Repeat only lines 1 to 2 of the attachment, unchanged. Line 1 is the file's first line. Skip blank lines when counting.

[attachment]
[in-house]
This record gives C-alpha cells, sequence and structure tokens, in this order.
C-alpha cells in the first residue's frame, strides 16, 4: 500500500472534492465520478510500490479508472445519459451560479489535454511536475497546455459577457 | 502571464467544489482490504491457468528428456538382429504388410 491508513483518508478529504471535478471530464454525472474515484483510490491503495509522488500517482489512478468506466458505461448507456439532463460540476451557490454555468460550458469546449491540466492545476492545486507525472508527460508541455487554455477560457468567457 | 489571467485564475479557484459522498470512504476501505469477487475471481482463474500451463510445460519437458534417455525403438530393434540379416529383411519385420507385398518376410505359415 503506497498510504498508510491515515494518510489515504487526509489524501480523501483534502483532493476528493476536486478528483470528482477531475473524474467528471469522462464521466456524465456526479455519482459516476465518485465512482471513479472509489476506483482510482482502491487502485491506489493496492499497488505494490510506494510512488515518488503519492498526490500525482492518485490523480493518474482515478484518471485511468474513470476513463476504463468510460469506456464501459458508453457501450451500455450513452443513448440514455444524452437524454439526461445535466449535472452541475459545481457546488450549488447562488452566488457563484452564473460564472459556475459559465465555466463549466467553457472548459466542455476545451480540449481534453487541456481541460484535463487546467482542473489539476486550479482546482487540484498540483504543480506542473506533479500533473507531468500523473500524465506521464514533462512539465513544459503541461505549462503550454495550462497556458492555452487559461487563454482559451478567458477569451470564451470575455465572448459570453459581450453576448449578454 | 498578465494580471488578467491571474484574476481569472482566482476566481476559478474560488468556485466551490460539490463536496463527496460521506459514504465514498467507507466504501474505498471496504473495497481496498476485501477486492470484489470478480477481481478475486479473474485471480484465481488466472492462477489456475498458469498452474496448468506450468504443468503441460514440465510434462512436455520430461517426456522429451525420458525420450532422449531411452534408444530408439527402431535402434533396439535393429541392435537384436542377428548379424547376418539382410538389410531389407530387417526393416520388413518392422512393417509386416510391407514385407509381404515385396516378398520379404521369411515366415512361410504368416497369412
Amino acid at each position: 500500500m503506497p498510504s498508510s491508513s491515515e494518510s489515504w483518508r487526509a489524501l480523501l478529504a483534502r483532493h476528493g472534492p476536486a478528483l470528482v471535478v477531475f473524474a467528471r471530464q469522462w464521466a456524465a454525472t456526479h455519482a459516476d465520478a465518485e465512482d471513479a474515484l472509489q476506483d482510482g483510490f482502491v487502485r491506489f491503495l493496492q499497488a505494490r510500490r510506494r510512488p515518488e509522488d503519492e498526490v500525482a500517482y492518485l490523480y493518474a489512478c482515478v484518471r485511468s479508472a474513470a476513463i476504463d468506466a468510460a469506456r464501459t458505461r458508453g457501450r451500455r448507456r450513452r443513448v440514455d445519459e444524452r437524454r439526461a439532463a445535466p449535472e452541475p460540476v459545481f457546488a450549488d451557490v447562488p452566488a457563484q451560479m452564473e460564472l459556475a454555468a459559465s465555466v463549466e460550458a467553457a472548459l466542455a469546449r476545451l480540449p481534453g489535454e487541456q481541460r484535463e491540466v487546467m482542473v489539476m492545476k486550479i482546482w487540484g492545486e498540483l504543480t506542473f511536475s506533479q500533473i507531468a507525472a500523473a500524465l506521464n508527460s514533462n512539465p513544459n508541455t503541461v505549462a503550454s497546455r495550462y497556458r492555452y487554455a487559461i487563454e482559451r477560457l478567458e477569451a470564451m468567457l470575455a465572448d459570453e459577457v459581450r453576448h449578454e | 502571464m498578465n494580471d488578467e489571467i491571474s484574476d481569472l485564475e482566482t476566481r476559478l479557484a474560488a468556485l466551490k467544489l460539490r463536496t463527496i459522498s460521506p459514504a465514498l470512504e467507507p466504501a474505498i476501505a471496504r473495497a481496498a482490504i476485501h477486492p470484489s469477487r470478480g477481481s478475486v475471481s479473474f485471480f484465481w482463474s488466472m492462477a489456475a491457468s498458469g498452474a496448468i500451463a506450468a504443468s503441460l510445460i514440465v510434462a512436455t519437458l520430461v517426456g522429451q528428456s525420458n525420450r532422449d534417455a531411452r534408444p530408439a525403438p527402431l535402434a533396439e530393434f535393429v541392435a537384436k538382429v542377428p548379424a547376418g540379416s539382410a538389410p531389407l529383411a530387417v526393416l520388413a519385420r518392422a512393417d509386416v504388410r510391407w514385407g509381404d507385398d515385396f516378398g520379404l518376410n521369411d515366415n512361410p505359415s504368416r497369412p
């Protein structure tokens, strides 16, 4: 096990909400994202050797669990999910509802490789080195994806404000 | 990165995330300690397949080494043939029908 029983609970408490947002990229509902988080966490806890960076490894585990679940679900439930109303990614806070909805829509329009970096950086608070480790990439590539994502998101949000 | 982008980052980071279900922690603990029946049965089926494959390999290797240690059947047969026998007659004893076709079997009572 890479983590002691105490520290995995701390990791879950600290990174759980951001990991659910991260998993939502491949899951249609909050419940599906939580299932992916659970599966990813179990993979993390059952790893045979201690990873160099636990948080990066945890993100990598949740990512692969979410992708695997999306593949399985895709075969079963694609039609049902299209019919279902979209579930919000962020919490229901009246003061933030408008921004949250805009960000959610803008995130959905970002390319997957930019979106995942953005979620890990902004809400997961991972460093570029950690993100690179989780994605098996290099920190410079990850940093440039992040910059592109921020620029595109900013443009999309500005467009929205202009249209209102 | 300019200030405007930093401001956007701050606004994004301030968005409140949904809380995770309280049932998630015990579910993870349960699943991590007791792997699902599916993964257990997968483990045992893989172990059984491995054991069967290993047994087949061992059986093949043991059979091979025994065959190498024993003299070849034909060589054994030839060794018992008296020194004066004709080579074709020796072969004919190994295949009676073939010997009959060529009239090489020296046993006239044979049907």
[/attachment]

[in-house]
This record gives C-alpha cells, sequence and structure tokens, in this order.